MOFFAT — A recent Saguache County Sheriff’s Office press release seems to confirm suspicions that the origin of Tuesday’s Moffat fire that destroyed four structures in the town is drug-related and may have been the result of a methamphetamine lab explosion.
According to the report, fire investigators were on scene Wednesday morning, but the cause of the fire is yet to be determined. However, State health inspectors also arrived at the scene Wednesday to perform air quality checks and the district fire chief advised anyone with lung or breathing conditions to stay indoors or leave the area until air quality is determined to be normal. He also instructed anyone with breathing issues to call 911 for medical assistance.
To date, no injuries from the explosion and fire have been reported. As of Wednesday morning, Saguache sheriff’s office classified the fire as contained, but still smoldering. Numerous vehicles, some believed to be inoperable, also were destroyed in the fire.
Valley Courier publisher Keith R. Cerny covered the fire scene live Tuesday on Facebook. According to Cerny, Sheriff Dan Warwick said the fire is believed to have started near a property that served as a large home and the business known as Crystal Stix. He also noted that one of the homes destroyed was said to be the first structure ever built in the town, which has a population of fewer than 200 residents.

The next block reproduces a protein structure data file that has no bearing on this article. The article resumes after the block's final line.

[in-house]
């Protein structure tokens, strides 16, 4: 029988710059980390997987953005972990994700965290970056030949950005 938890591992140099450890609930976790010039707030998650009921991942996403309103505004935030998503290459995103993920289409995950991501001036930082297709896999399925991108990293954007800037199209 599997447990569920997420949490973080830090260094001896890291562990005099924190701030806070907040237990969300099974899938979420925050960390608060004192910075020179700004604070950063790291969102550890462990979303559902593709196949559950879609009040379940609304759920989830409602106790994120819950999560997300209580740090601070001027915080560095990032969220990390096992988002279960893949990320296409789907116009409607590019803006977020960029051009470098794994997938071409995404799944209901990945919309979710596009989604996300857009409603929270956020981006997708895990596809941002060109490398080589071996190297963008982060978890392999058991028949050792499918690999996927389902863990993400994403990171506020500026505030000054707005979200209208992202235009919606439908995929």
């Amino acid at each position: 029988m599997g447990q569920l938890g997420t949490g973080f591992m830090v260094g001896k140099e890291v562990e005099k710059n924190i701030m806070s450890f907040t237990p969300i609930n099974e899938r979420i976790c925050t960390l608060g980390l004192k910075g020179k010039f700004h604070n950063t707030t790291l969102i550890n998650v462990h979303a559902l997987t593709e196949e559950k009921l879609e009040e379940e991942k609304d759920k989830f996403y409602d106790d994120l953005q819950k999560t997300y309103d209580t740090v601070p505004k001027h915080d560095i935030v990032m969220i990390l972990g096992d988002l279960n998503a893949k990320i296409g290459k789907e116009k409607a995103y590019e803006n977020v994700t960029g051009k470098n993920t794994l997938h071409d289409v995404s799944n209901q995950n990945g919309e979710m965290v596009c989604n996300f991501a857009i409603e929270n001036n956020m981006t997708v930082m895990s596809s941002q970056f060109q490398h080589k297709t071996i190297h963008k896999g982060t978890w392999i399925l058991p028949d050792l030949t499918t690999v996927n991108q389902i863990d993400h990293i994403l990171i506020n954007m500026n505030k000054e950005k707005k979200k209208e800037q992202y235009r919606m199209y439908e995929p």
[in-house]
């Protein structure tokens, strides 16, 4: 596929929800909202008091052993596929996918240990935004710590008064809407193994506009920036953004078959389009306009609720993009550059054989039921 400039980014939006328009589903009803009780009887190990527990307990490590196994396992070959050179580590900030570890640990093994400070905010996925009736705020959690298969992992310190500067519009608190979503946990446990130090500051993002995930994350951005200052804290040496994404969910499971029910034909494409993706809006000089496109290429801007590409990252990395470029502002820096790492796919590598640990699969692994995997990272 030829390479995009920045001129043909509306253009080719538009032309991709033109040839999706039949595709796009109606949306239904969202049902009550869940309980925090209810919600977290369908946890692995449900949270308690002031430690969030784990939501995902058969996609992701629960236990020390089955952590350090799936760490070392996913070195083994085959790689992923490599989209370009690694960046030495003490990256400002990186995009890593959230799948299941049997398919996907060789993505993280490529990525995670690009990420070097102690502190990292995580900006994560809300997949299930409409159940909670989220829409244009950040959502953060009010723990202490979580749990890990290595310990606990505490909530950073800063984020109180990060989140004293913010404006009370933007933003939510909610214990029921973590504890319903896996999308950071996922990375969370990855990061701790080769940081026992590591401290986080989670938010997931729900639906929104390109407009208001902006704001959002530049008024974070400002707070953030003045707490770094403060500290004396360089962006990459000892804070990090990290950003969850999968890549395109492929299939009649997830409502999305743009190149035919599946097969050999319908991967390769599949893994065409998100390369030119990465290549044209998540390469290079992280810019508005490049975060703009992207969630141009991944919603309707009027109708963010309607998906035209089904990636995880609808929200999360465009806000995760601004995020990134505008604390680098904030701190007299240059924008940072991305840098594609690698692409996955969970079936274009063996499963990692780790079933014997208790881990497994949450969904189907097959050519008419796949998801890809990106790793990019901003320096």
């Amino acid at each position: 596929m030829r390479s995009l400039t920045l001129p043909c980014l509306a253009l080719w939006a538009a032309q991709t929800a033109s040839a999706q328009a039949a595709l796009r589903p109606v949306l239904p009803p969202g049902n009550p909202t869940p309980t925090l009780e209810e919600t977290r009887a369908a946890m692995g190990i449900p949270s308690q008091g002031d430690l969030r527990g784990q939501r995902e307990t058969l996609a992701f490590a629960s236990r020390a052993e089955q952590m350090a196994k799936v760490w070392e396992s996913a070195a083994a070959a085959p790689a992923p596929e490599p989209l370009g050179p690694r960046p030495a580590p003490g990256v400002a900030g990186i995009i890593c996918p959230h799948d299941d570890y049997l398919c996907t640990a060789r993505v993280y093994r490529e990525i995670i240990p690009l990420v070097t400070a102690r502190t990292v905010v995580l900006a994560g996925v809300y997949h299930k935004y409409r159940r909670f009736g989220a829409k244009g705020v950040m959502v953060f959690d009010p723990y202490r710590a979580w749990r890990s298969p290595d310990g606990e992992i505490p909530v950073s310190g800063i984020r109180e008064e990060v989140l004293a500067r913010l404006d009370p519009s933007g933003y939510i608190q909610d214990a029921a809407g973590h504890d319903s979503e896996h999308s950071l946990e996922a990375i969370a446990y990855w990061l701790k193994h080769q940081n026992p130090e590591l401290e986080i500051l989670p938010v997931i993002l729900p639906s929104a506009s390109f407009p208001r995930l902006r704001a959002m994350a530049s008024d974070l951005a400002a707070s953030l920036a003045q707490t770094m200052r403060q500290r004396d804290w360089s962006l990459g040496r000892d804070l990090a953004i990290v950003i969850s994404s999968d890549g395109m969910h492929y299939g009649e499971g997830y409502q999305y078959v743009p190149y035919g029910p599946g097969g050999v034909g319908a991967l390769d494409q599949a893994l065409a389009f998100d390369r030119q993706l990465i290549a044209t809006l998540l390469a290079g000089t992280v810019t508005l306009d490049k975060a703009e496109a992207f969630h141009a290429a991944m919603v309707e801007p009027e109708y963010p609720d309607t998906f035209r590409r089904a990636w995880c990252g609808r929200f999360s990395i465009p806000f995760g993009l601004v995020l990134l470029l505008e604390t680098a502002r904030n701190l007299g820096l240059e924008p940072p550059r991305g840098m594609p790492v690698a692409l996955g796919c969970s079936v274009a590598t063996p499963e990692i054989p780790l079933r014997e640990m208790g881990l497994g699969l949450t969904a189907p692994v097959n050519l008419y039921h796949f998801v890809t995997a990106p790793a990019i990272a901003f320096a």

After receiving the report of a structure fire in the Town of Moffat at 4:19 p.m., the Colorado State Patrol initially paged Baca Fire and Saguache Fire District units to respond to the scene.
According to Sheriff Warwick, Cerny reported, Moffat firefighters literally ran out of water because there are no fire hydrants in the town, which is located about 40 miles north of Alamosa. The closest water is several blocks away at the Moffat School and a fire well about 2 miles northeast of town.
When Moffat Fire Department members realized they were running out of water and were losing control, numerous other agencies were called, including Mosca-Hooper, Center Fire, Chaffee Fire as well as Colorado Department of Fire Prevention and Control (DFPC) based in Alamosa.
Valley Courier reported
Ironically, the fire broke out just across the street from the Moffat fire station. Warwick said witnesses speculated a propane tank near one of the destroyed structures may have exploded and ignited the conflagration that sent smoke soaring thousands of feet in the air, not to be outdone by the nearby Decker Fire south of Salida that has been burning for more than a month.
Located about a block east of Highway 17 and on the north end of Moffat, the fire quickly engulfed and destroyed a historic home on the Northwest end of the block, leaving nothing but two brick chimneys standing.
Warwick said it is believed that all three homes [then] destroyed were occupied. A bystander said once the second home caught fire it collapsed within 30 minutes. Numerous vehicles were destroyed. One pickup near the south end of the fire burned nearly to the ground despite firefighters’ efforts to put it out, and its headlights burned brightly till the finish. Several explosions were heard during the firefight believed to be propane tanks and fuel tanks in vehicles.
Two dogs may have been lost in the blaze, Warwick said, but it didn’t appear that any human life was lost, or injuries incurred.